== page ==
Experience shows they're not fussy about quality.

June 03, 2007 1:49 AM  
Blogger David said...

Harry: Being a free marketeer is not a religion; it doesn't promise paradise. Any particular outcome might well be sub-optimal (to use the jargon). On the whole, however, we'll be better off in a free market economy than we would be with the other thing.

On the other hand, since we don't know what we're going to end up with instead of newspapers, we can't really tell without it will be worse. I tend to agree that the future looks bleak for newspapers, but I don't think that it is as bleak for the news business.

If it were just now occurring to us that it might be useful for someone to go out and collect facts about important events that affect our lives, I doubt that we would start by cutting down a forest, pulping the wood, making paper, erecting factories, printing the news on the paper, shipping it out in trucks and then giving a bunch of papers to little kids to go toss onto everyone's front porch. That paradigm has got to change and, yes, because getting rid of all that stuff is going to reduce the barriers to entry to approximately zero, the industry will have to look much different.

But if news really can affect our lives and, better still, if it's entertaining, then people will pay to have it delivered and advertisers will pay to deliver it. That's why the Wall Street Journal, which charges for its facts and sells advertising for its opinions makes money on-line while the New York Times, which does the opposite, does not.

One other thing. Thanks to the Internet, I now read the Maui News from time to time. (The Superferry demonstration traffic jam was hilarious.) What does the Maui News do to make money from that? Nothing, as far as I can tell.

June 03, 2007 9:45 AM  
Blogger Harry Eagar said...

The Maui News and its owners, Ogden, are certainly not in the forefront of using the Internet.

The banner ad on the home page sells for only $1K/mo. The market set that rate. Nobody would pay more.

$12K/yr won't buy much newsgathering.

There won't be any shortage of news about Hollywood, and news about what the president is doing this weekend will be abundant.

But right now, when the planning commission meets, I'm often the only person there. I don't see the market replacing me.

I don't think big, complex states can survive without the service that local papers provide.

++++

A conscientious reader of The Maui News would have recalled the chart we ran two weeks ago, which showed that 60K vehicles/day use that intersection.

That would be 5K/hr (more during the daytime), so that an additional 110 cars/90 min would add a whopping 0.01% to the congestion.

Melissa and I didn't do the math for our readers, but we did provide the facts.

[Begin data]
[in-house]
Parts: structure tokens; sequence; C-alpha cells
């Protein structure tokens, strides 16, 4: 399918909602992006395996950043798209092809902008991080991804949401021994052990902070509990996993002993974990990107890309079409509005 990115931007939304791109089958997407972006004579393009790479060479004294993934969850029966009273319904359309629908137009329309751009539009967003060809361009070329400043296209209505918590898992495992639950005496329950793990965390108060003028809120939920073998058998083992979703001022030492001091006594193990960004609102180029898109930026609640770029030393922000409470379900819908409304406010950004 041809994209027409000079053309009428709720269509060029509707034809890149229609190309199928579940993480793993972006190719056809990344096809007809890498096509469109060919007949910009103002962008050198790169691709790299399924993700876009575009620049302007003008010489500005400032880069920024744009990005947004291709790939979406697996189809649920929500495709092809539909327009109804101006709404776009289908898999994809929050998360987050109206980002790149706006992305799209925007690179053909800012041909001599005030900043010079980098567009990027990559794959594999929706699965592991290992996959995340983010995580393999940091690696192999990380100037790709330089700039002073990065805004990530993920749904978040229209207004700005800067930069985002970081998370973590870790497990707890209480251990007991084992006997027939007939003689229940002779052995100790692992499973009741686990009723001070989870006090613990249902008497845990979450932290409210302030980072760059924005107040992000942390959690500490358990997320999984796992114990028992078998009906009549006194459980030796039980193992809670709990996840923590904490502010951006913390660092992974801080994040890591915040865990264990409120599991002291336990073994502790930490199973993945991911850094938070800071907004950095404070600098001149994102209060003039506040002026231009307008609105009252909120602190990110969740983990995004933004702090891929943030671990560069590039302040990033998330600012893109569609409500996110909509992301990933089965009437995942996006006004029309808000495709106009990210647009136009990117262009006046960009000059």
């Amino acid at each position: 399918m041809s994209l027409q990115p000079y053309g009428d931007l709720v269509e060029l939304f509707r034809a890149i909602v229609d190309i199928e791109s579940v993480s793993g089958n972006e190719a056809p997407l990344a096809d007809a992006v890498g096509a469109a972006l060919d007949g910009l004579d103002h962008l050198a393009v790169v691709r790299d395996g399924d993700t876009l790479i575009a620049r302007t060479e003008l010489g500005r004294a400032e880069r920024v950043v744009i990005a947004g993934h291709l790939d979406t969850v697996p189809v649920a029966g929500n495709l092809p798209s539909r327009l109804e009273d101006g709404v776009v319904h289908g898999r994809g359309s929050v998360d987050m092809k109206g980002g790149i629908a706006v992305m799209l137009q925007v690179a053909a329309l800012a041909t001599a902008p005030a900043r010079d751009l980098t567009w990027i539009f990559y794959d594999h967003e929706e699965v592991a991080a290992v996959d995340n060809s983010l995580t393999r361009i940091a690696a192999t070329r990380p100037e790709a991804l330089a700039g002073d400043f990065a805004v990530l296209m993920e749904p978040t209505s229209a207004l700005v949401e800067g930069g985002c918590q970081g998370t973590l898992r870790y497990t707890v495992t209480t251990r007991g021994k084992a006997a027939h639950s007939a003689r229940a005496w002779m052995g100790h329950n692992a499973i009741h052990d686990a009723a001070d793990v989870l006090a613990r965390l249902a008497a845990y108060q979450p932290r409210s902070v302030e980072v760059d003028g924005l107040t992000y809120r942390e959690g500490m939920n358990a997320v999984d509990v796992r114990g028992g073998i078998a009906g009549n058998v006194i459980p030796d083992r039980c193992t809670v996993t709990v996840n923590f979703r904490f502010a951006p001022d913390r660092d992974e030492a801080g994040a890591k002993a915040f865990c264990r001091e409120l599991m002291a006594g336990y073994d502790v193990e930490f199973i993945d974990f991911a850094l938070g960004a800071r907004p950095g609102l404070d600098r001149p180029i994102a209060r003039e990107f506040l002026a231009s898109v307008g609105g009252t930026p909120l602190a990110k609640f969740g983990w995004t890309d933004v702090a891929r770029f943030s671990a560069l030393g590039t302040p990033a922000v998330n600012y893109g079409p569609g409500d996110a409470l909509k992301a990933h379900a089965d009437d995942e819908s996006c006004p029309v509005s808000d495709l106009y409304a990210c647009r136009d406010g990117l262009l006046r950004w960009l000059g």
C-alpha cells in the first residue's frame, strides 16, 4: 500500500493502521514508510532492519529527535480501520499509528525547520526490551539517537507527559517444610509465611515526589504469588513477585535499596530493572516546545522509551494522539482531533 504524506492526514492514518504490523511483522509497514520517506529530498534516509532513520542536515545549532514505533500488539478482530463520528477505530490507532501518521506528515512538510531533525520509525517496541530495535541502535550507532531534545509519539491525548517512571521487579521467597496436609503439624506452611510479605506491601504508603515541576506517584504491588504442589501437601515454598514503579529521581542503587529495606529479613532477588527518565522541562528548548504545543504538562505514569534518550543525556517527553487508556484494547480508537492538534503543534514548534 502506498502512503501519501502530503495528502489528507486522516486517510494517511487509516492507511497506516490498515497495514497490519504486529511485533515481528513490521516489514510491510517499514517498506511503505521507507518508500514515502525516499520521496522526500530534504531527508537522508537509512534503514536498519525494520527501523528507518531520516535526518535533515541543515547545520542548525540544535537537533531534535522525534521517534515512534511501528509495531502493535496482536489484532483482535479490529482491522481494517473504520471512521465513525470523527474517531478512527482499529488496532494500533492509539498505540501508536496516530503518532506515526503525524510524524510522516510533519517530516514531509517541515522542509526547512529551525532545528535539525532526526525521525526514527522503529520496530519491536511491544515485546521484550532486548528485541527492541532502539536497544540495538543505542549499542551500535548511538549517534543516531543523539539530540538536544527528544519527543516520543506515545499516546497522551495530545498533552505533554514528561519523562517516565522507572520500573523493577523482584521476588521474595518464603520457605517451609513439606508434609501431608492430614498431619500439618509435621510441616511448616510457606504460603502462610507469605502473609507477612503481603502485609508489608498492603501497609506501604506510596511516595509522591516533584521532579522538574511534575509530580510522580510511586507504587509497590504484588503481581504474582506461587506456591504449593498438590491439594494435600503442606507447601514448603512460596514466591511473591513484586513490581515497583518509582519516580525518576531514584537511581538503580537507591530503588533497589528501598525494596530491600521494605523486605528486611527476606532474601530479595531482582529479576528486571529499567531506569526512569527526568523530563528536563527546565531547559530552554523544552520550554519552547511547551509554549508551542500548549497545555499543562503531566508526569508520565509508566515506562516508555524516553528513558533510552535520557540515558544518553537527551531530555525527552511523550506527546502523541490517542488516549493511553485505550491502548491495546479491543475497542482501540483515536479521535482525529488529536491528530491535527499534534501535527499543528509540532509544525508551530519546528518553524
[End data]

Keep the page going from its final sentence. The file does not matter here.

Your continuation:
I think that's a hell of a service for four bits.

June 03, 2007 12:37 PM  
Blogger Hey Skipper said...

Harry:

Won't happen, though. The content producers, like me, are outnumbered a hundred to one by the content consumers, and they like free stuff.

I suspect the reall barrier is developing a means whereby the transaction cost is a very small portion of an already small total cost.

The success of iTunes (and the WSJ) suggests that people are willing to pay for content. $0.99 for something that I will own, and frequently use, for a long time suggests to me that a penny or so is about the right price point for professionally sourced news.

I'm not quite so pessimistic as David is regarding newspapers, so long as they change their focus to local news.

Due to my impending move, I have stopped getting the Detroit Free Press. I don't in the least miss the national / international coverage, as I have plenty of sources for that. However, I do note that I have scarcely a clue as to what is going on in the locale that constitutes right around me.

Also, I note, and this could be a sign of my advanced age (unlike AOG, I am truly both annoying and old), I still vastly prefer to read from dead trees.

June 03, 2007 1:41 PM  
Blogger David said...

Harry: It is good value for money, but people who want to save the whales by snarling up traffic are probably never going to do the math.

Skipper: On the other hand, I doubt books are going away any time soon.

June 03, 2007 1:56 PM  
Blogger Harry Eagar said...

Skipper, that's what Lileks has been preaching. He's right, but it isn't easy to compete with TV.

(Maui is a paradise for me, because it is almost the only place in the world where there is a newspaper but no TV or radio.)

I'm not kidding myself about who consumes what news. The Maui News circulates less than 25K on an island with around 140K people.

Even if each copy is read by 2 people, that's barely a third of the population, and slightly over half the adults.

But not everybody reads all the stories. Nor, if they do read them, do they read them carefully.

It's not easy to run a popular self-government if nobody knows what's going on. If there's a better way to let them know than the dead-tree newspaper, I haven't heard about it.

If any of you have a chance, pick up a black weekly while you're traveling and compare what's in that with what you've heard or read elsewhere.

Scary.

I expect the same might be true with the Spanish press, but I cannot read Spanish.

June 03, 2007 9:12 PM